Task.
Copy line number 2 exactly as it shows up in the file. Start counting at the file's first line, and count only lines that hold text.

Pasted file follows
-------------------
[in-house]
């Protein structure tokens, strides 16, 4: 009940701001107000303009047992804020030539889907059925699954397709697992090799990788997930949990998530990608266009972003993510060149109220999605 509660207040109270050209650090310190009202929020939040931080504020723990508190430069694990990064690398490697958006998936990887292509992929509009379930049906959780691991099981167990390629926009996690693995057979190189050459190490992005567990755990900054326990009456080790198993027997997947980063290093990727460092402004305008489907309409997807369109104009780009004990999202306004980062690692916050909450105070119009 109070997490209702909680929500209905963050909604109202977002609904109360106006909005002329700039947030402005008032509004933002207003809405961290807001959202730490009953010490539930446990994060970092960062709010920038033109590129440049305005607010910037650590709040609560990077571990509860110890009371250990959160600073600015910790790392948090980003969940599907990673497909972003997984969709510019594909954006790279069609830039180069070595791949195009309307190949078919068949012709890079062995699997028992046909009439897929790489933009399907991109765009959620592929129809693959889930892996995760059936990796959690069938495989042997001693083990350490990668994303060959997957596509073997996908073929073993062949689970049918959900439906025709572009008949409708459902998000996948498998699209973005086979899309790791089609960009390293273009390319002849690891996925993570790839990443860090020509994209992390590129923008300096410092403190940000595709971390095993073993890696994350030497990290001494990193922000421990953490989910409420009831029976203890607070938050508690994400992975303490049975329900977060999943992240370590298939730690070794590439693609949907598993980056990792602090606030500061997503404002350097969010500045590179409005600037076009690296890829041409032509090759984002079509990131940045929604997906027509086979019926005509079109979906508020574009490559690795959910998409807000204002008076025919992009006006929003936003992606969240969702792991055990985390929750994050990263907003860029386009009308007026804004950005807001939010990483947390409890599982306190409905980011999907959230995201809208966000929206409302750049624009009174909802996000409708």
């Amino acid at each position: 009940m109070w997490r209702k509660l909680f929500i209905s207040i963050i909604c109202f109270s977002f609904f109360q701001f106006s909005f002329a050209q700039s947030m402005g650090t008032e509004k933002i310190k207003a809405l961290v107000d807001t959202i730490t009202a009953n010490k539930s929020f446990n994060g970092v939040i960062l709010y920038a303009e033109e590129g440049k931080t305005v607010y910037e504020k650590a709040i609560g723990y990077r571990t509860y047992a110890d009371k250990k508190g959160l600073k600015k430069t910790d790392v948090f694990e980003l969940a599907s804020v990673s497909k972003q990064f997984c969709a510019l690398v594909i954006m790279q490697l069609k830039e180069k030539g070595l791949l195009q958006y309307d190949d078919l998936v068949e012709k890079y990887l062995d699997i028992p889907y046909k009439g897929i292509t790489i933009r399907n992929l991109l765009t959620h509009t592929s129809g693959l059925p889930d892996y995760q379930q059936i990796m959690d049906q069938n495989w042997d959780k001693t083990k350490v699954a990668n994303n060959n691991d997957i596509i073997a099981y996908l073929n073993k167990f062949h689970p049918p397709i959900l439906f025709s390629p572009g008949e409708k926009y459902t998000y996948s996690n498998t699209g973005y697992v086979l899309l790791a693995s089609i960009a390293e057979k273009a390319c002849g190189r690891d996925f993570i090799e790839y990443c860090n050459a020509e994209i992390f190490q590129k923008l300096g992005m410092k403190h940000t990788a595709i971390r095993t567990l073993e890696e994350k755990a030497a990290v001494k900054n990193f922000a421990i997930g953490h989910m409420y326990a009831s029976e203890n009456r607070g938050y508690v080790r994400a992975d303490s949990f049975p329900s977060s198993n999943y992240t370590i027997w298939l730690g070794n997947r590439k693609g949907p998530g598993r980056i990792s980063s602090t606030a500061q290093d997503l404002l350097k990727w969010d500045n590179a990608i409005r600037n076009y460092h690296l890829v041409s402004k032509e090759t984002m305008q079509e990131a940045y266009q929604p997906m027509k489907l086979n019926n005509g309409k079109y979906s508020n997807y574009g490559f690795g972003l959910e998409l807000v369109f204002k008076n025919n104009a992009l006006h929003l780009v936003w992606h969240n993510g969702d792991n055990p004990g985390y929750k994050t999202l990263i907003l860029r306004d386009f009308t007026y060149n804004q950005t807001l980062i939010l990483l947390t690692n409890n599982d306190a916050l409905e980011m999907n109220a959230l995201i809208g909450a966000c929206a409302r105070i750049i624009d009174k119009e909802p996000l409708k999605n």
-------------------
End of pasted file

């Protein structure tokens, strides 16, 4: 009940701001107000303009047992804020030539889907059925699954397709697992090799990788997930949990998530990608266009972003993510060149109220999605 509660207040109270050209650090310190009202929020939040931080504020723990508190430069694990990064690398490697958006998936990887292509992929509009379930049906959780691991099981167990390629926009996690693995057979190189050459190490992005567990755990900054326990009456080790198993027997997947980063290093990727460092402004305008489907309409997807369109104009780009004990999202306004980062690692916050909450105070119009 109070997490209702909680929500209905963050909604109202977002609904109360106006909005002329700039947030402005008032509004933002207003809405961290807001959202730490009953010490539930446990994060970092960062709010920038033109590129440049305005607010910037650590709040609560990077571990509860110890009371250990959160600073600015910790790392948090980003969940599907990673497909972003997984969709510019594909954006790279069609830039180069070595791949195009309307190949078919068949012709890079062995699997028992046909009439897929790489933009399907991109765009959620592929129809693959889930892996995760059936990796959690069938495989042997001693083990350490990668994303060959997957596509073997996908073929073993062949689970049918959900439906025709572009008949409708459902998000996948498998699209973005086979899309790791089609960009390293273009390319002849690891996925993570790839990443860090020509994209992390590129923008300096410092403190940000595709971390095993073993890696994350030497990290001494990193922000421990953490989910409420009831029976203890607070938050508690994400992975303490049975329900977060999943992240370590298939730690070794590439693609949907598993980056990792602090606030500061997503404002350097969010500045590179409005600037076009690296890829041409032509090759984002079509990131940045929604997906027509086979019926005509079109979906508020574009490559690795959910998409807000204002008076025919992009006006929003936003992606969240969702792991055990985390929750994050990263907003860029386009009308007026804004950005807001939010990483947390409890599982306190409905980011999907959230995201809208966000929206409302750049624009009174909802996000409708």